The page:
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Is parametric insurance a potential growth market in the face of climate change?

Is parametric insurance a potential growth market in the face of climate change?

With the growing use of data analytics in the digital age, the use of insurance products such as parametric insurance, is starting to grow around the world.  

And with the effects of climate change now a reality such policy options are becoming more attractive to people internationally in a wide range of sectors, from construction and agriculture to tourism. But what about closer to home? Is parametric coverage already making in-roads in the local market, or is it still in its infancy in New Zealand?

With parametric insurance a claim is guaranteed upon the occurrence of a particular event and this is defined by an agreed index, parameter, or metric.

If a fruit grower has a policy covering crop damage through frost, it could be agreed if the temperature drops below a certain level, they automatically receive an automatic predetermined pay out of a certain amount. It covers the policy holder for the probability of a predefined event happening, instead of indemnifying them for the actual loss incurred as you would see with normal insurance.

It can be used to cover gaps or exclusions in a client’s existing policy who may want to enhance their cover with some additional parametric coverage.

With traditional insurance, the policy holder pays a premium and they are covered if an incident or event happens. But payment is generally only made after an investigation or assessment has been carried out. This is underpinned by the idea that the cover will return the person to the place they were before the loss.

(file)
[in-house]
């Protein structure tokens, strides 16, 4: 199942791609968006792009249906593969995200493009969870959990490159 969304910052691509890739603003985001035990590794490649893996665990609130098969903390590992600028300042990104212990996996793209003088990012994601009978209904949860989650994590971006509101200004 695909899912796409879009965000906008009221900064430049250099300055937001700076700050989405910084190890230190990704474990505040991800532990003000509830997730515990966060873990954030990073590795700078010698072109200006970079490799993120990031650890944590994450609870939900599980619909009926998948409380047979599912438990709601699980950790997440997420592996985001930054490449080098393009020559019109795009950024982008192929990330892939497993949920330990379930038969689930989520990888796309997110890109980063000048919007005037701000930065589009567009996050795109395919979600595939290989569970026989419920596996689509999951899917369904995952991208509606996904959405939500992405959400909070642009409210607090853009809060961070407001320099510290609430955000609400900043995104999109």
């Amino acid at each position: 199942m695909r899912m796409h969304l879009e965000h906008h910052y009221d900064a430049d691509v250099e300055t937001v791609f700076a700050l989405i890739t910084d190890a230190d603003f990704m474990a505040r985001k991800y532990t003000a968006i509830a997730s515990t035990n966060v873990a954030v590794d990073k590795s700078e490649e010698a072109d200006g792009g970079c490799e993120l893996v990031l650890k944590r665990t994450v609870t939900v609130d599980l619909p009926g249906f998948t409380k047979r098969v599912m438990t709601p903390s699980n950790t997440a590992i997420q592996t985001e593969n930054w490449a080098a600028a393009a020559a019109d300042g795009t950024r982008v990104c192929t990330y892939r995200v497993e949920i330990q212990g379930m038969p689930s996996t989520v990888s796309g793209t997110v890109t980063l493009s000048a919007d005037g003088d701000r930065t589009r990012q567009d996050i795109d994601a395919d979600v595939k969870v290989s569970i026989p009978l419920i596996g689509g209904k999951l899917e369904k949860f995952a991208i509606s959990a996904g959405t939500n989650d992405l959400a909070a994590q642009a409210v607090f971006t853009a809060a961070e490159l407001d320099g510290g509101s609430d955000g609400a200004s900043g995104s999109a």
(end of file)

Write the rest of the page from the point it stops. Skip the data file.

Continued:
Whereas with parametric insurance there is no assessment and the agreed pay-out occurs once the agreed metric is reached, which could be based on everything from wind speed or temperature to rainfall.

Insurance Council of New Zealand chief executive Tim Grafton says he thinks it could become a growing market.

“I think we will see more development of parametric insurance in New Zealand because it’s an efficient response to large scale natural disasters and with climate change we will see more large scale catastrophic events,” Grafton says.

“If you have frequent extreme weather events it leads to greater volatility in terms of your revenue. With a parametric you would know that if you’ve been suffering from say a drought you would know when the trigger would be met and exactly how much you will be paid out.

“If that event occurs that triggers the insurance pay out. Which is different from indemnifying for loss. There is a pay out without having to establish the loss. You know exactly how much you will receive and when. This means that parametric may at times pay more than the actual loss or less than the actual loss.  It is important to structure parametric cover to ensure the pay-out is as close to the expected actual loss as possible.